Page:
Wind in the sails. Autonomous learning in lower school

By Annette Neal, May 2013

How can we teach in a way that maintains the pupils’ pleasure in learning and lets each one go their individual way? How can the teacher change his or her role without giving up responsibility for the learning process, and what are the stages from independent to autonomous activity? These questions are investigated by Annette Neal, jointly responsible in the “Autonomous learning” research project.

Project main lesson in class 2 – building an adventure trail

It was in the afternoon at the end of the first of three weeks. I was working in the garden. My telephone rang. “Ms Neal, I’m glad I’ve managed to get hold of you!” I could hear the sounds of an open-air swimming pool in the background. “Moritz keeps pestering me. Please tell me what fish I’m supposed to buy. We’ve just been in the pet shop. Moritz wanted a large goldfish. The shop assistant told us that the pond needs a pump for goldfish. So I though I would check with you first.” It was not just Moritz’ father who was a bit confused – it came as rather of a surprise for me, too! What was the boy doing?

»Dear Mr Schneider. The idea of a pond is currently still at a very early stage. Moritz and his group are just in the middle of digging the hole which at some point in the future will become the pond,” I responded, trying to calm him down. But Mr Schneider was not to be put off. “Moritz is convinced he needs the fish right now!” “Give it time. The hole is difficult to dig because there are lots of stones in the ground. It will be a while before we can start to fill it with water.” Mr Schneider was still not satisfied. “That’s easy for you to say. What am I supposed to do right now? Moritz will be back in a minute and he keeps bugging me to fetch the fish!” “Then suggest to him that he gets the pet shop to write down precisely everything he needs.” “I’ll try. But Moritz wont’ be stopped. He’s on a roll!”

Moritz was a class 2 pupil. Next day he came to school with precise information about keeping fish. After the morning planning discussion and the meeting of the building group, the matter was settled. Various aspects such as the size of the excavation, maintenance of the pond and the costs were discussed. As a result, the group decided to build three smaller ponds without fish. The goal of this project main lesson at the end of the school year was for 32 class 2 pupils to plan, execute and present a useful building project in various groups. The focus was on planning their daily work by themselves.

After an initial inspection of the location, drawings were made of the terraine and ideas were collected from each pupil, fleshed out and coordinated. Then the pupils formed teams of three to six children. Each group began by building a model made of clay and natural materials. The next step was to draw up a work schedule and obtain the materials and tools.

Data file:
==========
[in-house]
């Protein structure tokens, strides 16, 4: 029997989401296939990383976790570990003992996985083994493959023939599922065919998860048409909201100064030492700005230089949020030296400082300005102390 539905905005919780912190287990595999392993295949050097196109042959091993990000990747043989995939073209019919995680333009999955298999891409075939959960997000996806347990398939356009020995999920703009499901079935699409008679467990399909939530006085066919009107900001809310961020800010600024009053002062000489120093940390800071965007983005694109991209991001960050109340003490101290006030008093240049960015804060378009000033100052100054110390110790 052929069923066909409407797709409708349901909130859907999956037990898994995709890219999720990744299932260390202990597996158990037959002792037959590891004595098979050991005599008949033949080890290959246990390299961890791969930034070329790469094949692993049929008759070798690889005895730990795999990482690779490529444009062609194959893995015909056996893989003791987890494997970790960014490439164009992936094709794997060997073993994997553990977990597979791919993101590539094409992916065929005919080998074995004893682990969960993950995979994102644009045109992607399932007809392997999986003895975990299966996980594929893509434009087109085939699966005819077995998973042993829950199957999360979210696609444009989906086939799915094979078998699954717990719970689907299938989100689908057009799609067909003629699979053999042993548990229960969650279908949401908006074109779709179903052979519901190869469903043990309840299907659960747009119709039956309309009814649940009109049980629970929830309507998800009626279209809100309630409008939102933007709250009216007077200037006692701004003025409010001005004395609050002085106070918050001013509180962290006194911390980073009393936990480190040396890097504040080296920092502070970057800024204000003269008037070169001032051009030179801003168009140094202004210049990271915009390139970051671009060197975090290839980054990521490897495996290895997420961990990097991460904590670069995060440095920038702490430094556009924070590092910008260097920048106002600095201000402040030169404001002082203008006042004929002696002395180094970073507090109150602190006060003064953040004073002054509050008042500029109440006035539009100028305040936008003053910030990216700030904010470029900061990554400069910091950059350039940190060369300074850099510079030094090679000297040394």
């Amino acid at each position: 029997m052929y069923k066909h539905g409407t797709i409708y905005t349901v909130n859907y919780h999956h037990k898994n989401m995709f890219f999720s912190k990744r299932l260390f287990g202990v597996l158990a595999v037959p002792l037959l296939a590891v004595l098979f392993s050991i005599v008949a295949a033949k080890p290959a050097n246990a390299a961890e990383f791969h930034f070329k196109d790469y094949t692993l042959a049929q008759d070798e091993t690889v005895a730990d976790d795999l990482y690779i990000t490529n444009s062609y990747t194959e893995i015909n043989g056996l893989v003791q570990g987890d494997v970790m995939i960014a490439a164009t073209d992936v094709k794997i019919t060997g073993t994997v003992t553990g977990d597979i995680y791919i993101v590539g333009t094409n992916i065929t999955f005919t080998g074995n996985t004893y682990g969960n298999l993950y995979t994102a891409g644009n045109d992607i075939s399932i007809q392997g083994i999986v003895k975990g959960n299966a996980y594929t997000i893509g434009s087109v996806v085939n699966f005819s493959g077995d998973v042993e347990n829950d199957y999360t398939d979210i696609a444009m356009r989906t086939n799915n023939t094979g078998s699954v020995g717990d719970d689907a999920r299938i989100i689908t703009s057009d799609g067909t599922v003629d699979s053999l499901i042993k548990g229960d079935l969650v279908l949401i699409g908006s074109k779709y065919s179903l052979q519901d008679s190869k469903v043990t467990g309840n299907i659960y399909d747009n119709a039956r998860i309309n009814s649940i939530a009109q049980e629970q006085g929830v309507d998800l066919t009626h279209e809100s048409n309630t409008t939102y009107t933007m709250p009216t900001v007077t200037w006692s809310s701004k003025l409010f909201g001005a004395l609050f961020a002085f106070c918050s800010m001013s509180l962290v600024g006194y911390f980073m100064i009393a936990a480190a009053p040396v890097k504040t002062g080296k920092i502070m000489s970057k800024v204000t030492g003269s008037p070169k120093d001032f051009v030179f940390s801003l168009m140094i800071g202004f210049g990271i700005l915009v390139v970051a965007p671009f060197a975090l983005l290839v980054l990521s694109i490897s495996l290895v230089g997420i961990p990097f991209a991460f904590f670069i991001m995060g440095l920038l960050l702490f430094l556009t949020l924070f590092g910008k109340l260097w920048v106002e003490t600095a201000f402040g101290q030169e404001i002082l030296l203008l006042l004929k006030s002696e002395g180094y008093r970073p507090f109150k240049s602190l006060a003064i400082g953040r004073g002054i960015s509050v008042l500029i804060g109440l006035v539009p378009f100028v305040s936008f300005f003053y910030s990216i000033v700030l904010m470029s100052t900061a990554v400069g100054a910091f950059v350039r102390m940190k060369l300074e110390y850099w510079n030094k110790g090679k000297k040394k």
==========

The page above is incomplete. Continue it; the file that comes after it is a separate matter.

In realising their building projects, the pupils were able to see the results of their independent planning and work each day. The teams had to organise the process from planning through obtaining the materials to implementation themselves. The resulting steps each day were recorded by the pupils in a construction book. In that way they documented the course of their work. They planned the next steps before and after viewing the individual building projects.

When the materials won’t cooperate

As we inspected their building project, five girls stood a little bit baffled in front of a plank of wood. Various saws were lying next to it. “We have a problem!” Leonie said and the expression on the faces of the other girls lent credence to her words. “We can’t get the plank sawed through.” It was a piece of bangkirai hardwood which is particularly used for weather-resistant, robust patios. Some pupils examined the wood, others the saws. “Can I try?” The girls nodded to Paul and he set to work immediately. The attempt was attentively observed and the difficulties he clearly had were discussed. “The wood is totally hard ... the saws aren’t right for it ... they keep getting caught in the wood, you have to clamp it otherwise it will keep slipping when you saw.” The girls began to look a bit more optimist after all the suggestions and, in the end, a beautiful bird house hung in the tree.

At the topping out ceremony with the parents at the end of the main lesson, all the pupils were able to provide precise information about their projects. My role as the teacher changed; I tried only to give advice, or help in disputes, if I was asked. This gave the pupils greater opportunity to find solutions of their own. Finding one’s own ways like this is important for autonomous working and learning.

Class 2 and 4 learn the multiplication tables together

How, as teachers, can we manage to make a laborious undertaking such as practicing the multiplication tables into an event in which each pupil is involved with commitment and fun? We, the class 2 and class 4 teachers, together tried to achieve this in a project involving both classes through joint learning. We thought that the creation of learning tandems consisting of one class 2 and one class 4 pupil would raise motivation. The pupils in class 2 would have to work at something alone for the first time, the pupils from class 4 became teachers for the first time. The class 2 pupils would mark each of the tables they had practiced with a crown on their arithmetic chart. We further required learning tandems to take account of the individually varying learning abilities, learning speeds and learning strategies of the pupils and to enable a range of individual learning paths.